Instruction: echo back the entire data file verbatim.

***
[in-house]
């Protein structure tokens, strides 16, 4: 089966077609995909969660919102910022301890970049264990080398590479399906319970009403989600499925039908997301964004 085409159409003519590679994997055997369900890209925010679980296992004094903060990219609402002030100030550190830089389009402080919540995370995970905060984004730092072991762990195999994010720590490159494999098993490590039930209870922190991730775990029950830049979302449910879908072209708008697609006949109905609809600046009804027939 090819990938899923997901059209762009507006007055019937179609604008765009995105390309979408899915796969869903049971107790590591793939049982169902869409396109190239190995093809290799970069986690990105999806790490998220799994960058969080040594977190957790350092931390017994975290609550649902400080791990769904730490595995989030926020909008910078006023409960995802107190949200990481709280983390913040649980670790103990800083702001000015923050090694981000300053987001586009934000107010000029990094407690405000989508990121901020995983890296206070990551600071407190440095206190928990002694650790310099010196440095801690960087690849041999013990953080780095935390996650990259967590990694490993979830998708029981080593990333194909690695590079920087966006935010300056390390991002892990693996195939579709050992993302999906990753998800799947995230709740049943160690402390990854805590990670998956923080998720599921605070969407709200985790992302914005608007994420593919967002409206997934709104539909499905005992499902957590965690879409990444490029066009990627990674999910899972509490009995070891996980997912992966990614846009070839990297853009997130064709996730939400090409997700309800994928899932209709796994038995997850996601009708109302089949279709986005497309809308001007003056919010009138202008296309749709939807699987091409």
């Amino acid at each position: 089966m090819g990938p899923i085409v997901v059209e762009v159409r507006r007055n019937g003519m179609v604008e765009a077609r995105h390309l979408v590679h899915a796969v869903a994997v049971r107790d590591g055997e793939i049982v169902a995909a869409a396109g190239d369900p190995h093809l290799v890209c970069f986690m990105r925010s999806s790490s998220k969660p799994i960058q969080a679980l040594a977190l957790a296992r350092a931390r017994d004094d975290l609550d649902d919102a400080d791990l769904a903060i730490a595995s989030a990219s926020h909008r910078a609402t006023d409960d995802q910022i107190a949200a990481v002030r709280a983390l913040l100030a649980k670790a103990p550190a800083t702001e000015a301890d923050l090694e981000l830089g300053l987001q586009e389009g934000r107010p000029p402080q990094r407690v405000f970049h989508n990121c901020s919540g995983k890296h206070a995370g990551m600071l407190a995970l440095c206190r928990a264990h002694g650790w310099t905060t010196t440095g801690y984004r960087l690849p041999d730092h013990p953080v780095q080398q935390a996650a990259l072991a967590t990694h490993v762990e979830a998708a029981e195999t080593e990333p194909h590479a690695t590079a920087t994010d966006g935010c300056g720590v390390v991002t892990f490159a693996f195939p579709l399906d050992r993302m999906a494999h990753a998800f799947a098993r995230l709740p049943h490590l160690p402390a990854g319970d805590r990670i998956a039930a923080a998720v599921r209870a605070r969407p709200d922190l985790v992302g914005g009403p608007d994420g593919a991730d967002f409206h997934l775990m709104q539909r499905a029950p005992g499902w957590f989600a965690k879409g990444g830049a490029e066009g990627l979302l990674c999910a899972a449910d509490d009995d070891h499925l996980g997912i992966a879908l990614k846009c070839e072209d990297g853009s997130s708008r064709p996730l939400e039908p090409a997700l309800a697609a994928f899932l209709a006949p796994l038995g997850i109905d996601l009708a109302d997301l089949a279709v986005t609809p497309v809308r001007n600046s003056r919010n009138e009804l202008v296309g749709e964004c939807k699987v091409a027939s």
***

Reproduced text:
[in-house]
């Protein structure tokens, strides 16, 4: 089966077609995909969660919102910022301890970049264990080398590479399906319970009403989600499925039908997301964004 085409159409003519590679994997055997369900890209925010679980296992004094903060990219609402002030100030550190830089389009402080919540995370995970905060984004730092072991762990195999994010720590490159494999098993490590039930209870922190991730775990029950830049979302449910879908072209708008697609006949109905609809600046009804027939 090819990938899923997901059209762009507006007055019937179609604008765009995105390309979408899915796969869903049971107790590591793939049982169902869409396109190239190995093809290799970069986690990105999806790490998220799994960058969080040594977190957790350092931390017994975290609550649902400080791990769904730490595995989030926020909008910078006023409960995802107190949200990481709280983390913040649980670790103990800083702001000015923050090694981000300053987001586009934000107010000029990094407690405000989508990121901020995983890296206070990551600071407190440095206190928990002694650790310099010196440095801690960087690849041999013990953080780095935390996650990259967590990694490993979830998708029981080593990333194909690695590079920087966006935010300056390390991002892990693996195939579709050992993302999906990753998800799947995230709740049943160690402390990854805590990670998956923080998720599921605070969407709200985790992302914005608007994420593919967002409206997934709104539909499905005992499902957590965690879409990444490029066009990627990674999910899972509490009995070891996980997912992966990614846009070839990297853009997130064709996730939400090409997700309800994928899932209709796994038995997850996601009708109302089949279709986005497309809308001007003056919010009138202008296309749709939807699987091409």
């Amino acid at each position: 089966m090819g990938p899923i085409v997901v059209e762009v159409r507006r007055n019937g003519m179609v604008e765009a077609r995105h390309l979408v590679h899915a796969v869903a994997v049971r107790d590591g055997e793939i049982v169902a995909a869409a396109g190239d369900p190995h093809l290799v890209c970069f986690m990105r925010s999806s790490s998220k969660p799994i960058q969080a679980l040594a977190l957790a296992r350092a931390r017994d004094d975290l609550d649902d919102a400080d791990l769904a903060i730490a595995s989030a990219s926020h909008r910078a609402t006023d409960d995802q910022i107190a949200a990481v002030r709280a983390l913040l100030a649980k670790a103990p550190a800083t702001e000015a301890d923050l090694e981000l830089g300053l987001q586009e389009g934000r107010p000029p402080q990094r407690v405000f970049h989508n990121c901020s919540g995983k890296h206070a995370g990551m600071l407190a995970l440095c206190r928990a264990h002694g650790w310099t905060t010196t440095g801690y984004r960087l690849p041999d730092h013990p953080v780095q080398q935390a996650a990259l072991a967590t990694h490993v762990e979830a998708a029981e195999t080593e990333p194909h590479a690695t590079a920087t994010d966006g935010c300056g720590v390390v991002t892990f490159a693996f195939p579709l399906d050992r993302m999906a494999h990753a998800f799947a098993r995230l709740p049943h490590l160690p402390a990854g319970d805590r990670i998956a039930a923080a998720v599921r209870a605070r969407p709200d922190l985790v992302g914005g009403p608007d994420g593919a991730d967002f409206h997934l775990m709104q539909r499905a029950p005992g499902w957590f989600a965690k879409g990444g830049a490029e066009g990627l979302l990674c999910a899972a449910d509490d009995d070891h499925l996980g997912i992966a879908l990614k846009c070839e072209d990297g853009s997130s708008r064709p996730l939400e039908p090409a997700l309800a697609a994928f899932l209709a006949p796994l038995g997850i109905d996601l009708a109302d997301l089949a279709v986005t609809p497309v809308r001007n600046s003056r919010n009138e009804l202008v296309g749709e964004c939807k699987v091409a027939s």